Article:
Recognising the skills of our industry stalwarts

Published:  02 August, 2017

Building Controls Industry Association, BCIA, training, building management systems, controls
The importance of training - Malcolm Anson.

Malcolm Anson, president of the Building Controls Industry Association (BCIA), explains the need to highlight the valuable skills that our industry stalwarts bring and why trade associations are doing more to recognise them.

I have recently spent a lot of time underlining the importance of training in the building controls industry. I have also shared my concerns about the lack of younger people working in our sector and what we can do to bridge this gap.

These issues not only affect our industry but also apply across the board. The Government has responded by introducing various solutions such as the Trailblazer Apprenticeship and the new T-Level qualifications. These will play a significant role in helping to encourage and discover talented young people in key areas like construction and engineering.

However, we must also remember that we have extremely proficient individuals already working within our industry. These people are of all ages and have entered the sector from different backgrounds. Some may have learned on the job, while others may have started out in an electrician role and have now made the successful transition to becoming a building controls engineer.

While it is understandably crucial that we wish to recruit more young people to replace those who are retiring for example, we must not overlook the efforts of the knowledgeable people we currently have in place.

We must recognise the skills of our industry stalwarts because people on the first step of the ladder need experienced and professional faces to lead by example and guide them to a long and worthwhile career.

In addition, technology has moved on. Jobs are becoming ever more complex. With the introduction of Internet of Things (IoT) and so forth, evolving skills are required. These are exciting times — but challenging nonetheless.

Our industry stalwarts are embracing a whole new way of working from when they joined the ranks. Now they are teaching those on the way up and developing the next crop of building professionals.

It is vital that we acknowledge their work and show respect to retain our success stories. If individuals don’t feel truly valued or appreciated, they will look elsewhere. The same applies in any job.

BCIA, Building Controls Industry Association, building management systems, Controls, training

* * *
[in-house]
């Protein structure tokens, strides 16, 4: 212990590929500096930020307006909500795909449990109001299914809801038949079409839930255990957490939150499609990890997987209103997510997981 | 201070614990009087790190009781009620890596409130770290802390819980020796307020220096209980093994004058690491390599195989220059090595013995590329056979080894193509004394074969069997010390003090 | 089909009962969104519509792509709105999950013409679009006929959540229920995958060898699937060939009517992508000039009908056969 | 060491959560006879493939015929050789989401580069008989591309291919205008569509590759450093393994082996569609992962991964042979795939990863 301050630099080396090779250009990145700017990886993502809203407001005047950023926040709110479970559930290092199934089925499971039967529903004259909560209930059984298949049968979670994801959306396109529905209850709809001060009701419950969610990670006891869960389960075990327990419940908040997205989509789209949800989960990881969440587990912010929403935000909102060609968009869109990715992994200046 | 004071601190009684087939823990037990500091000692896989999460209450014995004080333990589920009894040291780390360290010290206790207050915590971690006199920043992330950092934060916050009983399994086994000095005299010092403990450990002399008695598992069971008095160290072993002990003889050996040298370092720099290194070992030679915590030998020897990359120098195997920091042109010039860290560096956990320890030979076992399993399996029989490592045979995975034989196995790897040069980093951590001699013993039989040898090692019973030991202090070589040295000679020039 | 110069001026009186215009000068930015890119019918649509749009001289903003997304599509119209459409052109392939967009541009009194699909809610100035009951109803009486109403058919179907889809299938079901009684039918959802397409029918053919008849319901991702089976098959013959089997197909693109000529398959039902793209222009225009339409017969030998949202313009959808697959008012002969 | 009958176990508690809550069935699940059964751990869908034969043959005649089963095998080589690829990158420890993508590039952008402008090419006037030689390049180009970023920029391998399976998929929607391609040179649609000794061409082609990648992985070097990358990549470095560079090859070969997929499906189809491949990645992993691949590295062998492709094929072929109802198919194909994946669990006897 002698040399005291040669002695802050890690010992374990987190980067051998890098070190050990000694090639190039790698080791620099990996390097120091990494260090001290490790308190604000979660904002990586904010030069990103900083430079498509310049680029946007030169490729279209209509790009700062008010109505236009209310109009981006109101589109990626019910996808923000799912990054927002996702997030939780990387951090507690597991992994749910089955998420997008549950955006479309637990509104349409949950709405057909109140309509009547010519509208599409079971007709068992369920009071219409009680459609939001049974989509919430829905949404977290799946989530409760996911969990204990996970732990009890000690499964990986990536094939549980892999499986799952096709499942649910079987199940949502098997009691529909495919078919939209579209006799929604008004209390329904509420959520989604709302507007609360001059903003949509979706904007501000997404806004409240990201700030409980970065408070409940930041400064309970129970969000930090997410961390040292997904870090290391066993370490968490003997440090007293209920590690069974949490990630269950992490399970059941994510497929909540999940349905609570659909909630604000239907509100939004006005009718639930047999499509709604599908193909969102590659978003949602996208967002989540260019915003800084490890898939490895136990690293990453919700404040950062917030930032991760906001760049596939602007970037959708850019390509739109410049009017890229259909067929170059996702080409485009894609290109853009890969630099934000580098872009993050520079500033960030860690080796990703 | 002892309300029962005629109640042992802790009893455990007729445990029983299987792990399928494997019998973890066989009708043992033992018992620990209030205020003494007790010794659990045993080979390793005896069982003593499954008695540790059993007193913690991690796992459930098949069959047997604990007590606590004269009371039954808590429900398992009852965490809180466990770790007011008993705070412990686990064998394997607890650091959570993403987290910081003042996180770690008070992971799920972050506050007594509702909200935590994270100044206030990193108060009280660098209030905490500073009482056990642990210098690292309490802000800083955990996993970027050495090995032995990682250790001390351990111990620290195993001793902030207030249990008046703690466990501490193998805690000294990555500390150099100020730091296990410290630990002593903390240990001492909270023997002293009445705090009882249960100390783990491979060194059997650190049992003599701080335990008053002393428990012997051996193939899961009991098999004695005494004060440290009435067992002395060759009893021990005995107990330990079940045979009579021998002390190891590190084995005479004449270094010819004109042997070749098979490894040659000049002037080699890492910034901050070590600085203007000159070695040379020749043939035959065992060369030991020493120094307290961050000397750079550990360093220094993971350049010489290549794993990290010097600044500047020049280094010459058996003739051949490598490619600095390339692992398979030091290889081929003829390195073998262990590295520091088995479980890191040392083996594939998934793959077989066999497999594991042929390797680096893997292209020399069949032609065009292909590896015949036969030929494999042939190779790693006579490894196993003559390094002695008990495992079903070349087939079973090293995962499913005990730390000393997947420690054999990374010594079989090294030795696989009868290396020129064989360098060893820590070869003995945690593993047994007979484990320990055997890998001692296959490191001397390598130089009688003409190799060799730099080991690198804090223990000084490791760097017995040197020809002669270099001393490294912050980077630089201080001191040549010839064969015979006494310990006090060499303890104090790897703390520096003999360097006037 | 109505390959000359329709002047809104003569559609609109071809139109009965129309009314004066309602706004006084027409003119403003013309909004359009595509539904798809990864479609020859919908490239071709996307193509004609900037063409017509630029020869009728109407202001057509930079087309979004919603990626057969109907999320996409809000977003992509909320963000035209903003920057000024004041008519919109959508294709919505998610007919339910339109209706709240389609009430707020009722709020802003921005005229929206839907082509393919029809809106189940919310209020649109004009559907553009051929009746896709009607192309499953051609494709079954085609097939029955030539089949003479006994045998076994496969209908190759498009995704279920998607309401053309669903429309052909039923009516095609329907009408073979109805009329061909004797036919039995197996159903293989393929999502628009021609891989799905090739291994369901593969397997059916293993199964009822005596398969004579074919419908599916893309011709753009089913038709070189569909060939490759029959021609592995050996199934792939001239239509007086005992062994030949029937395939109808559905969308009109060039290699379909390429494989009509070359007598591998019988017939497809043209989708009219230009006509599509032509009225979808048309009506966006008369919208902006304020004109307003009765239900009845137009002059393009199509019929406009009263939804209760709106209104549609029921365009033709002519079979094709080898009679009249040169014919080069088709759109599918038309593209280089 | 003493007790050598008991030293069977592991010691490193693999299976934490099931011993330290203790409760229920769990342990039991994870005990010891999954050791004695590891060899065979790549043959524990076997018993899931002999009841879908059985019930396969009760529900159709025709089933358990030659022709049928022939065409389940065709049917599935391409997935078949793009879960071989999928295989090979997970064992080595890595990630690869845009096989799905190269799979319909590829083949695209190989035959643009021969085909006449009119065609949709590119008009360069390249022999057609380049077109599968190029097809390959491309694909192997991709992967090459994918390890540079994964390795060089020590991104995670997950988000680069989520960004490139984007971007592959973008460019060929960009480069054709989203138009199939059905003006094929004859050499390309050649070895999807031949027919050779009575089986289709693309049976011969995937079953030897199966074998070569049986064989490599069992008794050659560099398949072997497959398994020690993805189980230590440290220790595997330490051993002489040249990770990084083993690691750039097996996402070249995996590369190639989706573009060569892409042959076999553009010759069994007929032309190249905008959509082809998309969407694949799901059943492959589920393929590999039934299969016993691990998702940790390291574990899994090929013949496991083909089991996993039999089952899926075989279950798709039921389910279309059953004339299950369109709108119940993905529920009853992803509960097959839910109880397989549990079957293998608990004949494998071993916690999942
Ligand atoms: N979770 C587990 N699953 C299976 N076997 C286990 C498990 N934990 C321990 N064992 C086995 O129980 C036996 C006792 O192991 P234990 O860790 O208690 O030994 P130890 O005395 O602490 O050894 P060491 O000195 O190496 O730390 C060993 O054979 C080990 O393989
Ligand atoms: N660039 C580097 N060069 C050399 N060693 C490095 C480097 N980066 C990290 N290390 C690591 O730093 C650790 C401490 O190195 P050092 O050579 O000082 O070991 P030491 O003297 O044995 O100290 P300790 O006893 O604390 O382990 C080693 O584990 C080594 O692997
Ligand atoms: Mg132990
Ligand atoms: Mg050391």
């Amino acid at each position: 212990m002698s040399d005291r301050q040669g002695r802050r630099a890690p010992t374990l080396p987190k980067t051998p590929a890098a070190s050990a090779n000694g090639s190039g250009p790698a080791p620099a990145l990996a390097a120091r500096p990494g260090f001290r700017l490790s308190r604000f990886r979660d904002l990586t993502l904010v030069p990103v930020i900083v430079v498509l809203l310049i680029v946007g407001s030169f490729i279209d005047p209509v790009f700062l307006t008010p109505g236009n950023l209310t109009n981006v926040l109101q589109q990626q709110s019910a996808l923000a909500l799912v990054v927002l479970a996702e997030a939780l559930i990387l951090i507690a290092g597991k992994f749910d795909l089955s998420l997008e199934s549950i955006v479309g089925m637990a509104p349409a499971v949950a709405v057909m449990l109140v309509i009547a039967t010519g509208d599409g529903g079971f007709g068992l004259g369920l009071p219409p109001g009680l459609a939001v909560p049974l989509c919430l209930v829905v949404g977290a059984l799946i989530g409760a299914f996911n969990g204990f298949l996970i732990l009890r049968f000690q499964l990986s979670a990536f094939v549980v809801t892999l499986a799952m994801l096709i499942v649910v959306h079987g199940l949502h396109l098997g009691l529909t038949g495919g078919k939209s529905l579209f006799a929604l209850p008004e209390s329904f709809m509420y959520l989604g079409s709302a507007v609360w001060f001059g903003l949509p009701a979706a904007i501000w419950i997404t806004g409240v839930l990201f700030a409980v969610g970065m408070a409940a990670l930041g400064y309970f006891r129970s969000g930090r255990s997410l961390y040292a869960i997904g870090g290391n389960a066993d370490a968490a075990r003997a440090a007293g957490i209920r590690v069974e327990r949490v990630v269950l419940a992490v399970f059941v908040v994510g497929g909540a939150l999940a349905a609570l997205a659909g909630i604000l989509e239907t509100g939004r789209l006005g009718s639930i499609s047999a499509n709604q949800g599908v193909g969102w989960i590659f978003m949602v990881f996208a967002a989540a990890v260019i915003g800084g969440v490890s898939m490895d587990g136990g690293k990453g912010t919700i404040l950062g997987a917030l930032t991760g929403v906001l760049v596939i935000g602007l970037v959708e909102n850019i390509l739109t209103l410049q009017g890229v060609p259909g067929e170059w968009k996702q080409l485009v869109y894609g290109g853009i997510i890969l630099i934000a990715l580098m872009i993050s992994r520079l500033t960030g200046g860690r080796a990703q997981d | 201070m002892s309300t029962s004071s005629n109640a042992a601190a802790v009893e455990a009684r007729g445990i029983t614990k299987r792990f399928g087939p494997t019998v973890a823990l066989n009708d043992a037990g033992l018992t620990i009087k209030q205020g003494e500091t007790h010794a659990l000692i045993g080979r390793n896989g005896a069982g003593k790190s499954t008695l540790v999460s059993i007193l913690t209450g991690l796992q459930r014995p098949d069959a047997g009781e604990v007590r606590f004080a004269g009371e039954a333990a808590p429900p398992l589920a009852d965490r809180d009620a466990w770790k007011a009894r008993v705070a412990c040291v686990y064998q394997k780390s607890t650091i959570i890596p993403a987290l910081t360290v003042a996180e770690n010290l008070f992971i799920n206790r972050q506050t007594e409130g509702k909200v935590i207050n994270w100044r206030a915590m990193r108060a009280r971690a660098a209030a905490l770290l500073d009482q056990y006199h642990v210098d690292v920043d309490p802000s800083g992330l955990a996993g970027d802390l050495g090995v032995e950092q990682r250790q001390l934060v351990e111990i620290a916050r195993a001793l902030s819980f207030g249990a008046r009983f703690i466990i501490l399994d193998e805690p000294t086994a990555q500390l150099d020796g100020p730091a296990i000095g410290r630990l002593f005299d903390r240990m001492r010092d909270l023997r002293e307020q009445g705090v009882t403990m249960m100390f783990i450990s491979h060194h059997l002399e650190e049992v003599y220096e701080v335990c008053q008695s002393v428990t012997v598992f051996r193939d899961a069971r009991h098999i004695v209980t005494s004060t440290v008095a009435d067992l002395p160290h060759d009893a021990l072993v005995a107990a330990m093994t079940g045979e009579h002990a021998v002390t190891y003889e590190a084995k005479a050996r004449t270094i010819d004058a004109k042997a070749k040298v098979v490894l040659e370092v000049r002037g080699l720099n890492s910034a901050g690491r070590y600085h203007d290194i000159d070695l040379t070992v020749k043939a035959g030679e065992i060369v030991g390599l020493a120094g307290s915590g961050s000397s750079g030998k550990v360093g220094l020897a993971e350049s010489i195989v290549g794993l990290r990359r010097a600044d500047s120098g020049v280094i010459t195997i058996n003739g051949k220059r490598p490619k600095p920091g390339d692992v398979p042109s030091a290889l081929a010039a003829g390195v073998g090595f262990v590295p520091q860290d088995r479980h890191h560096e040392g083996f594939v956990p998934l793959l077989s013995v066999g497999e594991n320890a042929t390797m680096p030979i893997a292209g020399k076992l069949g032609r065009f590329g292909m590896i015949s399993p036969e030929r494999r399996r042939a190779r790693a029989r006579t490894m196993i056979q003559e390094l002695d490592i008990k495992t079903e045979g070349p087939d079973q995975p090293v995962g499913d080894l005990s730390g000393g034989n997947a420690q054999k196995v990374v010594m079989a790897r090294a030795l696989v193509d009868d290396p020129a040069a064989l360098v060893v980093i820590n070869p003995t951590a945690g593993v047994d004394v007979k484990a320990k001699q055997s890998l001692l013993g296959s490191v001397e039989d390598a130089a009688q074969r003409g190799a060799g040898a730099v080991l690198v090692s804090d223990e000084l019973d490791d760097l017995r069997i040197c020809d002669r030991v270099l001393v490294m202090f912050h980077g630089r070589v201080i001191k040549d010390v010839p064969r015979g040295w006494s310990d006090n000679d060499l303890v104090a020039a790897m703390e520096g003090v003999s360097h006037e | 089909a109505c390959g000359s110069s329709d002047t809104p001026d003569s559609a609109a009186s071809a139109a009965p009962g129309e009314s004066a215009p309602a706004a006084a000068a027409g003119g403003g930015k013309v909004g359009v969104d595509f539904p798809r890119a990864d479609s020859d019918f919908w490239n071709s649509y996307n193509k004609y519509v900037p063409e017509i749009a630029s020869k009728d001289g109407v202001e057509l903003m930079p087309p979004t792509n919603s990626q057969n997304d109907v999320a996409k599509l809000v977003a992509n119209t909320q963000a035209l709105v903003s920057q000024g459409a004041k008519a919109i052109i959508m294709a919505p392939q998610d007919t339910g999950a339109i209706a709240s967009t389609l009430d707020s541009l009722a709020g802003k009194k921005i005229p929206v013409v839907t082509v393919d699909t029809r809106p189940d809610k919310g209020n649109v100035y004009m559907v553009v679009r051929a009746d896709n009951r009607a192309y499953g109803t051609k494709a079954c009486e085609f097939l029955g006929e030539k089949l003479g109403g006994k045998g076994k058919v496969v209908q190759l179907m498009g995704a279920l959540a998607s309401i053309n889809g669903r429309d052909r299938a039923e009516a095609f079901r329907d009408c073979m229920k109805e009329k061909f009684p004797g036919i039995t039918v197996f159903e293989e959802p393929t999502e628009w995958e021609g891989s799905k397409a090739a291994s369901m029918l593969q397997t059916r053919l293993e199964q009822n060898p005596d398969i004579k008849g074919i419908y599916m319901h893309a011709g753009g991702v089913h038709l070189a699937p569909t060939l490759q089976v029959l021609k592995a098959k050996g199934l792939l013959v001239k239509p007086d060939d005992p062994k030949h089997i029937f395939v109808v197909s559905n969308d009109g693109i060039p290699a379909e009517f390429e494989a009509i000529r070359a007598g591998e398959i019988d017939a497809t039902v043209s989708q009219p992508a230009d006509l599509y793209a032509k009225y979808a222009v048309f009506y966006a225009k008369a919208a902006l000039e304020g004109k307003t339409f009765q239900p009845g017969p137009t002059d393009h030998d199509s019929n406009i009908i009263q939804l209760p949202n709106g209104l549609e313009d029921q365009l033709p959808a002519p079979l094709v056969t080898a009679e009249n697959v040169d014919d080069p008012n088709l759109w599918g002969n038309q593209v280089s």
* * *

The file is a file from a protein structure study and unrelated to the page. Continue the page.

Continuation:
It’s even more relevant due to the imposing timeframe of the Minimum Energy Performance Standard (MEPS) which comes into force early next year (April 2018). Building owners will need to comply with this legislation by ensuring their property meets a minimum Energy Performance Certificate (EPC) rating of E before they can be let to new occupiers.

Current figures show that over a third of London commercial buildings have the worst EPC ratings in the UK with 18 000 of them obtaining an EPC rating of F or G. There are large financial penalties in place for those building owners who do not meet the criteria as the Government cracks down on reducing carbon emissions.

In a recent survey conducted by UK Construction Week, 81% of respondents believed that building controls and systems are the key attribute to achieving a higher energy rating. Having the right individuals on board who can implement effective building controls therefore makes a sizable difference in lowering costs and energy.

We at the BCIA strive to meet the needs of our industry. One of the ways in which we do so is by offering our own suite of specialist training courses (BC1 to BG6). These are aimed at all levels, from beginner to experienced, to young and old — we welcome everyone. The courses have proved highly popular in helping members of the industry to prove their credentials.

We are also investigating working with other associations on a young engineers’ group. We believe this will be pivotal in providing a suitable platform for sharing new ideas and establishing a support network for young engineers.

Furthermore, the BCIA has also worked alongside JIB to introduce a new Electrotechnical Certification Scheme (ECS card) for building controls professionals. This is key because it is instantly recognised within the industry and demonstrates the skills which have been earned.

It is also a badge of honour and visible proof to building owners that holders of the card have the skills required for the task in hand.

As an association, we need to celebrate the achievements of our building professionals and encourage them to be proud of their successes. By giving our members of the industry something to earn, we can help motivate them on their journey. We are proud to greatly assist in providing recognition for our industry stars.



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